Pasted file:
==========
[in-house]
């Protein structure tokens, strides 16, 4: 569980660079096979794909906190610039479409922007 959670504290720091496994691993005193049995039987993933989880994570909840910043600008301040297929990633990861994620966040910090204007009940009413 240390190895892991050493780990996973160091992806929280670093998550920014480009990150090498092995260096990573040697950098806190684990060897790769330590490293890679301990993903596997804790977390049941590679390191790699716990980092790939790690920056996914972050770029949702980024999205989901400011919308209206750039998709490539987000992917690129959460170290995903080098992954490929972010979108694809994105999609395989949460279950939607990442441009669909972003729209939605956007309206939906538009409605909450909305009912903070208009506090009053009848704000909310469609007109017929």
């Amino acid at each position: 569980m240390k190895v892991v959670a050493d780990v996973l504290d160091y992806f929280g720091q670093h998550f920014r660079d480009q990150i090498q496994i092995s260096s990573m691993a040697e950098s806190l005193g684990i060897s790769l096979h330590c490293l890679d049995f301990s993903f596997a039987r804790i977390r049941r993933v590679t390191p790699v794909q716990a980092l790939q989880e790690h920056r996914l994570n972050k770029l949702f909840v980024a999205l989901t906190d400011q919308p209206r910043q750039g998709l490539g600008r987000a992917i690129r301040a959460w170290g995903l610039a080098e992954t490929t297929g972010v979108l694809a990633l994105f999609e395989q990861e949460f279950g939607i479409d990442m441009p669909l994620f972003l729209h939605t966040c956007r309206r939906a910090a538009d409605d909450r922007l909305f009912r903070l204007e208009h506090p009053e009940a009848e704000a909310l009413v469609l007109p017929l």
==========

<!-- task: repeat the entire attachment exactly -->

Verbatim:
[in-house]
């Protein structure tokens, strides 16, 4: 569980660079096979794909906190610039479409922007 959670504290720091496994691993005193049995039987993933989880994570909840910043600008301040297929990633990861994620966040910090204007009940009413 240390190895892991050493780990996973160091992806929280670093998550920014480009990150090498092995260096990573040697950098806190684990060897790769330590490293890679301990993903596997804790977390049941590679390191790699716990980092790939790690920056996914972050770029949702980024999205989901400011919308209206750039998709490539987000992917690129959460170290995903080098992954490929972010979108694809994105999609395989949460279950939607990442441009669909972003729209939605956007309206939906538009409605909450909305009912903070208009506090009053009848704000909310469609007109017929």
């Amino acid at each position: 569980m240390k190895v892991v959670a050493d780990v996973l504290d160091y992806f929280g720091q670093h998550f920014r660079d480009q990150i090498q496994i092995s260096s990573m691993a040697e950098s806190l005193g684990i060897s790769l096979h330590c490293l890679d049995f301990s993903f596997a039987r804790i977390r049941r993933v590679t390191p790699v794909q716990a980092l790939q989880e790690h920056r996914l994570n972050k770029l949702f909840v980024a999205l989901t906190d400011q919308p209206r910043q750039g998709l490539g600008r987000a992917i690129r301040a959460w170290g995903l610039a080098e992954t490929t297929g972010v979108l694809a990633l994105f999609e395989q990861e949460f279950g939607i479409d990442m441009p669909l994620f972003l729209h939605t966040c956007r309206r939906a910090a538009d409605d909450r922007l909305f009912r903070l204007e208009h506090p009053e009940a009848e704000a909310l009413v469609l007109p017929l």